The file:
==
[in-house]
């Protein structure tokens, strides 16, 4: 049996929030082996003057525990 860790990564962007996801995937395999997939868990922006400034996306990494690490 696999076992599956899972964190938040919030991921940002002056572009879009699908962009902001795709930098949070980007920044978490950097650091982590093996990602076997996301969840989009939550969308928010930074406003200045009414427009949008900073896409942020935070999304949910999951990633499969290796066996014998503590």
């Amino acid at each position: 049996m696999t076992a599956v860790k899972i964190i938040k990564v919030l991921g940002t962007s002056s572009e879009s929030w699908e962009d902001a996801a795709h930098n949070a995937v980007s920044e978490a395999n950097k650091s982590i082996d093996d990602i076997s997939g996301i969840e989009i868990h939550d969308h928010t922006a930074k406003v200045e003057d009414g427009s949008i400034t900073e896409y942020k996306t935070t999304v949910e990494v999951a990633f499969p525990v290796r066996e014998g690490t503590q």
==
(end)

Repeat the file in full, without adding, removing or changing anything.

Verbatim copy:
[in-house]
């Protein structure tokens, strides 16, 4: 049996929030082996003057525990 860790990564962007996801995937395999997939868990922006400034996306990494690490 696999076992599956899972964190938040919030991921940002002056572009879009699908962009902001795709930098949070980007920044978490950097650091982590093996990602076997996301969840989009939550969308928010930074406003200045009414427009949008900073896409942020935070999304949910999951990633499969290796066996014998503590």
């Amino acid at each position: 049996m696999t076992a599956v860790k899972i964190i938040k990564v919030l991921g940002t962007s002056s572009e879009s929030w699908e962009d902001a996801a795709h930098n949070a995937v980007s920044e978490a395999n950097k650091s982590i082996d093996d990602i076997s997939g996301i969840e989009i868990h939550d969308h928010t922006a930074k406003v200045e003057d009414g427009s949008i400034t900073e896409y942020k996306t935070t999304v949910e990494v999951a990633f499969p525990v290796r066996e014998g690490t503590q």